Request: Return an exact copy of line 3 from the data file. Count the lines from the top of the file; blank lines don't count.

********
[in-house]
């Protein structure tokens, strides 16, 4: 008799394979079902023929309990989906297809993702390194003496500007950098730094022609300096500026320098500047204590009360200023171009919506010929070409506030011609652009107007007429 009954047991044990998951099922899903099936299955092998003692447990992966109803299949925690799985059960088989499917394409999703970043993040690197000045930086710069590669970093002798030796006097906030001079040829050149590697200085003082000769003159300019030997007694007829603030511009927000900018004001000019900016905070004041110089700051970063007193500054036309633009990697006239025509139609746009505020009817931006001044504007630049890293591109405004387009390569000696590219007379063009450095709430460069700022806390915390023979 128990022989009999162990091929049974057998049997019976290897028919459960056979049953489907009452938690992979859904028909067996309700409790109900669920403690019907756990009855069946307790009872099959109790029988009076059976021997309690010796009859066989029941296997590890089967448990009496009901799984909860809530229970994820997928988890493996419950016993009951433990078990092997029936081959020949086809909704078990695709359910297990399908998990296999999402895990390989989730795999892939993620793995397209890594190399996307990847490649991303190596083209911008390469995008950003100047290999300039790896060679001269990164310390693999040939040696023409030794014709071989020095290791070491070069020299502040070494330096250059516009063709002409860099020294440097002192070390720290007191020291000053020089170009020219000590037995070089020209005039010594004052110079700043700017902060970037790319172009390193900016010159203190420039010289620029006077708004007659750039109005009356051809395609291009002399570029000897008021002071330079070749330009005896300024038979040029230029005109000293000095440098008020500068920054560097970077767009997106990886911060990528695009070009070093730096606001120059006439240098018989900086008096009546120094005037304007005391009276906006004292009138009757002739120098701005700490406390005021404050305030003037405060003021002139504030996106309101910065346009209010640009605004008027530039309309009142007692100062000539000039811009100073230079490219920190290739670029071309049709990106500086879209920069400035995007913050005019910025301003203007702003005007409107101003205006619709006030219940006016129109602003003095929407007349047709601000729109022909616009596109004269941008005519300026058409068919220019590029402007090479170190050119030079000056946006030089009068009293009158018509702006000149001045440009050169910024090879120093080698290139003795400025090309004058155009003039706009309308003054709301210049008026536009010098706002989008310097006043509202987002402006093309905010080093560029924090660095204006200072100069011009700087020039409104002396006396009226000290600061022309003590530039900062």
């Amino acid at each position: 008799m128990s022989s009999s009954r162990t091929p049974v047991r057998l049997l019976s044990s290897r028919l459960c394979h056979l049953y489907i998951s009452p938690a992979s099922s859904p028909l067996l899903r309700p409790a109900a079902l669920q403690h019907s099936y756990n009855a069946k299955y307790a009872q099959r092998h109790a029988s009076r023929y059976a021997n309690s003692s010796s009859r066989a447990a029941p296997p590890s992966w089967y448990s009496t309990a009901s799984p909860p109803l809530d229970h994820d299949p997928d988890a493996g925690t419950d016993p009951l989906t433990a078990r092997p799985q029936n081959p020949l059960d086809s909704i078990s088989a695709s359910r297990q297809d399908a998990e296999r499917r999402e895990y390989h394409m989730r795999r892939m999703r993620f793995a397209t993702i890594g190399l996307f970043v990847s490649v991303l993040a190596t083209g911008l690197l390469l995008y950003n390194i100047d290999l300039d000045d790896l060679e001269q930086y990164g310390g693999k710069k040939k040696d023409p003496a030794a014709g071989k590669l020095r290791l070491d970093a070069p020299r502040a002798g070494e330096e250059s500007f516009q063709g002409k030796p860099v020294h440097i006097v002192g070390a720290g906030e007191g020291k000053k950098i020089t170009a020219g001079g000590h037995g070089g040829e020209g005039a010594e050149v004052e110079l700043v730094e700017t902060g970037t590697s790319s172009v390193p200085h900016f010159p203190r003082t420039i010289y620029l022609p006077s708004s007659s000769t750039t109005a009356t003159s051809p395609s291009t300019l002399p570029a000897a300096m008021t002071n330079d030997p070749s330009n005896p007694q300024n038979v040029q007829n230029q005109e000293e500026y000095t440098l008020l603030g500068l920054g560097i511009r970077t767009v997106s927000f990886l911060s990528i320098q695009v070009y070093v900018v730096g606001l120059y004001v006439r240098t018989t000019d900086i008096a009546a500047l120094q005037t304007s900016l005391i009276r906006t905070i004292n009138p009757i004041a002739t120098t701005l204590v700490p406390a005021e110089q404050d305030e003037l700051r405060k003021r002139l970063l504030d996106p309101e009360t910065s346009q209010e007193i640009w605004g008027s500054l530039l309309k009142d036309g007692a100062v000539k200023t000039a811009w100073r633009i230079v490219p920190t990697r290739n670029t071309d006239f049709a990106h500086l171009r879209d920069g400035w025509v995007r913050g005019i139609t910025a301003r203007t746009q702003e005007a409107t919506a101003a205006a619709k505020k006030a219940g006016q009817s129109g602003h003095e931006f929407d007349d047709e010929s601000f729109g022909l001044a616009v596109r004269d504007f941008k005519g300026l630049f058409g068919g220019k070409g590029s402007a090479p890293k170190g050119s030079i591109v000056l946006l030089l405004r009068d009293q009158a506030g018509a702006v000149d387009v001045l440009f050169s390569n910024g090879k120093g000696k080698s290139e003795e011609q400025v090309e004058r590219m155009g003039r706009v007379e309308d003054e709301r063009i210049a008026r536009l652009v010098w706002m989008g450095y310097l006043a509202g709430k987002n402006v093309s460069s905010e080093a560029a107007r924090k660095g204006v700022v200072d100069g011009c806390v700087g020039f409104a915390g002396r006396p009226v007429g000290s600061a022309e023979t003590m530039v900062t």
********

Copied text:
């Amino acid at each position: 008799m128990s022989s009999s009954r162990t091929p049974v047991r057998l049997l019976s044990s290897r028919l459960c394979h056979l049953y489907i998951s009452p938690a992979s099922s859904p028909l067996l899903r309700p409790a109900a079902l669920q403690h019907s099936y756990n009855a069946k299955y307790a009872q099959r092998h109790a029988s009076r023929y059976a021997n309690s003692s010796s009859r066989a447990a029941p296997p590890s992966w089967y448990s009496t309990a009901s799984p909860p109803l809530d229970h994820d299949p997928d988890a493996g925690t419950d016993p009951l989906t433990a078990r092997p799985q029936n081959p020949l059960d086809s909704i078990s088989a695709s359910r297990q297809d399908a998990e296999r499917r999402e895990y390989h394409m989730r795999r892939m999703r993620f793995a397209t993702i890594g190399l996307f970043v990847s490649v991303l993040a190596t083209g911008l690197l390469l995008y950003n390194i100047d290999l300039d000045d790896l060679e001269q930086y990164g310390g693999k710069k040939k040696d023409p003496a030794a014709g071989k590669l020095r290791l070491d970093a070069p020299r502040a002798g070494e330096e250059s500007f516009q063709g002409k030796p860099v020294h440097i006097v002192g070390a720290g906030e007191g020291k000053k950098i020089t170009a020219g001079g000590h037995g070089g040829e020209g005039a010594e050149v004052e110079l700043v730094e700017t902060g970037t590697s790319s172009v390193p200085h900016f010159p203190r003082t420039i010289y620029l022609p006077s708004s007659s000769t750039t109005a009356t003159s051809p395609s291009t300019l002399p570029a000897a300096m008021t002071n330079d030997p070749s330009n005896p007694q300024n038979v040029q007829n230029q005109e000293e500026y000095t440098l008020l603030g500068l920054g560097i511009r970077t767009v997106s927000f990886l911060s990528i320098q695009v070009y070093v900018v730096g606001l120059y004001v006439r240098t018989t000019d900086i008096a009546a500047l120094q005037t304007s900016l005391i009276r906006t905070i004292n009138p009757i004041a002739t120098t701005l204590v700490p406390a005021e110089q404050d305030e003037l700051r405060k003021r002139l970063l504030d996106p309101e009360t910065s346009q209010e007193i640009w605004g008027s500054l530039l309309k009142d036309g007692a100062v000539k200023t000039a811009w100073r633009i230079v490219p920190t990697r290739n670029t071309d006239f049709a990106h500086l171009r879209d920069g400035w025509v995007r913050g005019i139609t910025a301003r203007t746009q702003e005007a409107t919506a101003a205006a619709k505020k006030a219940g006016q009817s129109g602003h003095e931006f929407d007349d047709e010929s601000f729109g022909l001044a616009v596109r004269d504007f941008k005519g300026l630049f058409g068919g220019k070409g590029s402007a090479p890293k170190g050119s030079i591109v000056l946006l030089l405004r009068d009293q009158a506030g018509a702006v000149d387009v001045l440009f050169s390569n910024g090879k120093g000696k080698s290139e003795e011609q400025v090309e004058r590219m155009g003039r706009v007379e309308d003054e709301r063009i210049a008026r536009l652009v010098w706002m989008g450095y310097l006043a509202g709430k987002n402006v093309s460069s905010e080093a560029a107007r924090k660095g204006v700022v200072d100069g011009c806390v700087g020039f409104a915390g002396r006396p009226v007429g000290s600061a022309e023979t003590m530039v900062t």